11. #11
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    Depends on what you want to do with your riding. Over the years I have expermented with my bikes, clipless pedals, moustache handlebars and so far I have been glad about the new changes in my bikes. However, in additon to riding to work I also do touring so I do more than one type of riding.

    Gas, .69 cents the price of a can of beans.

  12. #12
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    Well I want to gradually get into it more..than do it durign the winter (brrr). Than even useit to go liek grocery shopping or to a friends house. So I prob need couple bikes....make this one I have a winter bike with widder tires or something.

    How much would it cost me to build a bike? I tried searching my craiglist under Bikes..but I can't find anything. I use to ride my dads bike with the curved handle bars (what do you call that btw? Is there oen that can have a rack?). But I don't know much about bikes to find a stealer on craigslist.

  13. #13
    Senior Member daxr's Avatar
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    Quote Originally Posted by Shurtluck View Post
    Well I want to gradually get into it more..than do it durign the winter (brrr). Than even useit to go liek grocery shopping or to a friends house. So I prob need couple bikes....make this one I have a winter bike with widder tires or something.

    How much would it cost me to build a bike? I tried searching my craiglist under Bikes..but I can't find anything. I use to ride my dads bike with the curved handle bars (what do you call that btw? Is there oen that can have a rack?). But I don't know much about bikes to find a stealer on craigslist.
    Now those are good questions...

    To your first, I'd say you don't need anything special for commuting. I'm an old roadie, but commute on a $300 mountain bike.

    On the other hand, the more you ride the more you enjoy it, and the more you want to upgrade. You could upgrade your commuter, but that kind of defeats the purpose. You need a bike you can ride in the rain, park outside stores running errands, abuse and not feel guilty about.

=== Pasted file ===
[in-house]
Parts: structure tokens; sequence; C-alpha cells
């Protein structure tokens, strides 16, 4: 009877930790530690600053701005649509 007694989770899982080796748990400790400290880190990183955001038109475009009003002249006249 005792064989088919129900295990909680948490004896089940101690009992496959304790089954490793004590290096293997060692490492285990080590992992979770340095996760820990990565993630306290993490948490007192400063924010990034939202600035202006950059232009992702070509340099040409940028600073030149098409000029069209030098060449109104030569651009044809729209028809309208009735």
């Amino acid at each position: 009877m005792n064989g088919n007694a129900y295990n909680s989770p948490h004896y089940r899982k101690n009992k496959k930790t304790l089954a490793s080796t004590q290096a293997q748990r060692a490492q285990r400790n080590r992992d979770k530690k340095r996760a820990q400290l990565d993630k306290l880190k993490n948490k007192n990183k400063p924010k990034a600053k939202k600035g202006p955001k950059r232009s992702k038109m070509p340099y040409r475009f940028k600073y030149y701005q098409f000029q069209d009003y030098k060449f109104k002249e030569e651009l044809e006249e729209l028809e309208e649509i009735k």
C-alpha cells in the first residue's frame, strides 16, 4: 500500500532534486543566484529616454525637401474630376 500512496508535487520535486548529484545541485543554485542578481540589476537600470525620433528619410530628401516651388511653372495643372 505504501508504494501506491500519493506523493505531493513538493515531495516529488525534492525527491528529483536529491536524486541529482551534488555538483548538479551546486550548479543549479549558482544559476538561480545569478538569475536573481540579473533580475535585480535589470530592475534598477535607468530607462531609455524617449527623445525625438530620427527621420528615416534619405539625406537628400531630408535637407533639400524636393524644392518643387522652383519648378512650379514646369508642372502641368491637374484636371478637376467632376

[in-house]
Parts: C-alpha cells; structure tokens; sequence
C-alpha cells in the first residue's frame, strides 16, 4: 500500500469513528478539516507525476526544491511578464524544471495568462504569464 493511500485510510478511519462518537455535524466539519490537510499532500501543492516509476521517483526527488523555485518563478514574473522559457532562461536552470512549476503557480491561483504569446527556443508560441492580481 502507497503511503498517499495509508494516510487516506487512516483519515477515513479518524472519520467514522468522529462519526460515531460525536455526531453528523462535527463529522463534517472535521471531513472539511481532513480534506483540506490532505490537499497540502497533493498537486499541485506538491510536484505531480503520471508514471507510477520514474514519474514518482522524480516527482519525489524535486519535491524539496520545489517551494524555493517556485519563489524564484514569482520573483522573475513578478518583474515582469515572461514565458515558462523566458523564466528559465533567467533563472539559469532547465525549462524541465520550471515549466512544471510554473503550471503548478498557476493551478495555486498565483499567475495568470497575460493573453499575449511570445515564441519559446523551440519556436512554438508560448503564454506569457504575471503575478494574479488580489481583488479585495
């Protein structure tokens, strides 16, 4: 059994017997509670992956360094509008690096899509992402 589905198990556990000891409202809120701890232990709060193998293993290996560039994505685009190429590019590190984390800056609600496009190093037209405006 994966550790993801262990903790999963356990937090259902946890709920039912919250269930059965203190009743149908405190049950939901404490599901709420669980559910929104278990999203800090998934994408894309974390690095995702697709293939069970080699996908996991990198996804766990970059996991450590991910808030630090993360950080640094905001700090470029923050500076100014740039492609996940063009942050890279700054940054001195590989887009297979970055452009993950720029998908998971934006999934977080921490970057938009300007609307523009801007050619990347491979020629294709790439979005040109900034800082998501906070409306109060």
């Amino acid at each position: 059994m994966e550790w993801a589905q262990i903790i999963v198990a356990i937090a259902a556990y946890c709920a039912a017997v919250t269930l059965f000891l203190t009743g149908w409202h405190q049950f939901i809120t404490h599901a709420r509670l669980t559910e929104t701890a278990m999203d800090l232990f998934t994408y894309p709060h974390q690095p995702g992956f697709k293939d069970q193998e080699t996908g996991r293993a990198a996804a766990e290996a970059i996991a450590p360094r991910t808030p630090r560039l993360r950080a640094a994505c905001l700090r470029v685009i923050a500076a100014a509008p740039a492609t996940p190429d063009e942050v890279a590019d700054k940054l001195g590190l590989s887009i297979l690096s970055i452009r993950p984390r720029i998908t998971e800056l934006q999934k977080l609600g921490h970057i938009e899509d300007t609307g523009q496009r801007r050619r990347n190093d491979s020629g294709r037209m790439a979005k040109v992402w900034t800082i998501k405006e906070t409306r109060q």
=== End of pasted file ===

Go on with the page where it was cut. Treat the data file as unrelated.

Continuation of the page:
For a second bike then, building one is almost always more expensive than buying new. And buying new is almost always more expensive than buying used...the basic choices are a road bike or a cyclo-cross bike, and if you haven't done a lot of riding the differences are probably just fine points. I'd recommend setting a budget, figure out what size fits you (talk to your lbs - the all important Local Bike Shop), and shop. Craigs list, ebay, bike shops, online retailers, etc - if you have money to spend that's almost the best part. Enjoy the process and don't decide on anything too early - spring's still aways off. Good luck!
    "... the age of Happy Motoring is over. Many Americans have already bought their last car -- they just don't know it yet."

    James Howard Kunstler, 2008.

  14. #14
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    Whats the deal on buying used? I found this: http://portland.craigslist.org/clk/bik/1052008617.html

  15. #15
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    I use a topeak explorer dx rack on 2 bikes and I find them very good.

  16. #16
    GO BIG RED norwood's Avatar
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    Quote Originally Posted by Shurtluck View Post
    Whats the deal on buying used? I found this: http://portland.craigslist.org/clk/bik/1052008617.html
    The first and most important question... does that bike fit you?
    IMO unless acting under the guidance of a trusted and knowledable friend, a inexperienced rider should probably stay away from craigslist and ebay and the like. Go to a knowledgable bikeshop, one that understands not all riders are racers. Make it clear to them your intended usage and expectations of the bike and have them make suggestions on models and the fit. And then test ride, test ride, test ride.

    All that said, if your current bike fits, stick with it for now.
    Curved handlebars are called "drop bars".
    1996 Bianchi Veloce